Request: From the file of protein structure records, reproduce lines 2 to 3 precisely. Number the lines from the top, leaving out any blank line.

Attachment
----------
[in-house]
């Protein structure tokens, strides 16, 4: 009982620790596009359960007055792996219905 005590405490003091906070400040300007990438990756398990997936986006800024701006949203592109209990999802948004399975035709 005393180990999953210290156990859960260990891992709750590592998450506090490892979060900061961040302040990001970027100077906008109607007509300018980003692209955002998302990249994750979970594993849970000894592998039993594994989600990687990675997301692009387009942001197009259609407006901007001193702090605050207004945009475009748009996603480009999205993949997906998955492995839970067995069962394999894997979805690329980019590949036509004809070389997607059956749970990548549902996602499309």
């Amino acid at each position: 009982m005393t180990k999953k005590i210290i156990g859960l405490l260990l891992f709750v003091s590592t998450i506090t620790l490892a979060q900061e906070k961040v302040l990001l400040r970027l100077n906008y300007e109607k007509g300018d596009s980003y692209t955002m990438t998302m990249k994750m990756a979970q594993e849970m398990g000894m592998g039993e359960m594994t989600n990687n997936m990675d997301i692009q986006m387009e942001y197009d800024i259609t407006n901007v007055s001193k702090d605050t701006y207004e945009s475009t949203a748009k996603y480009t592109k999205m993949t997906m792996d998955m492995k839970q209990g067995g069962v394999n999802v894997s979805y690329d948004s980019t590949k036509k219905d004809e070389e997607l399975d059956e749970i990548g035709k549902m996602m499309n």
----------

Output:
């Protein structure tokens, strides 16, 4: 009982620790596009359960007055792996219905 005590405490003091906070400040300007990438990756398990997936986006800024701006949203592109209990999802948004399975035709 005393180990999953210290156990859960260990891992709750590592998450506090490892979060900061961040302040990001970027100077906008109607007509300018980003692209955002998302990249994750979970594993849970000894592998039993594994989600990687990675997301692009387009942001197009259609407006901007001193702090605050207004945009475009748009996603480009999205993949997906998955492995839970067995069962394999894997979805690329980019590949036509004809070389997607059956749970990548549902996602499309």
């Amino acid at each position: 009982m005393t180990k999953k005590i210290i156990g859960l405490l260990l891992f709750v003091s590592t998450i506090t620790l490892a979060q900061e906070k961040v302040l990001l400040r970027l100077n906008y300007e109607k007509g300018d596009s980003y692209t955002m990438t998302m990249k994750m990756a979970q594993e849970m398990g000894m592998g039993e359960m594994t989600n990687n997936m990675d997301i692009q986006m387009e942001y197009d800024i259609t407006n901007v007055s001193k702090d605050t701006y207004e945009s475009t949203a748009k996603y480009t592109k999205m993949t997906m792996d998955m492995k839970q209990g067995g069962v394999n999802v894997s979805y690329d948004s980019t590949k036509k219905d004809e070389e997607l399975d059956e749970i990548g035709k549902m996602m499309n």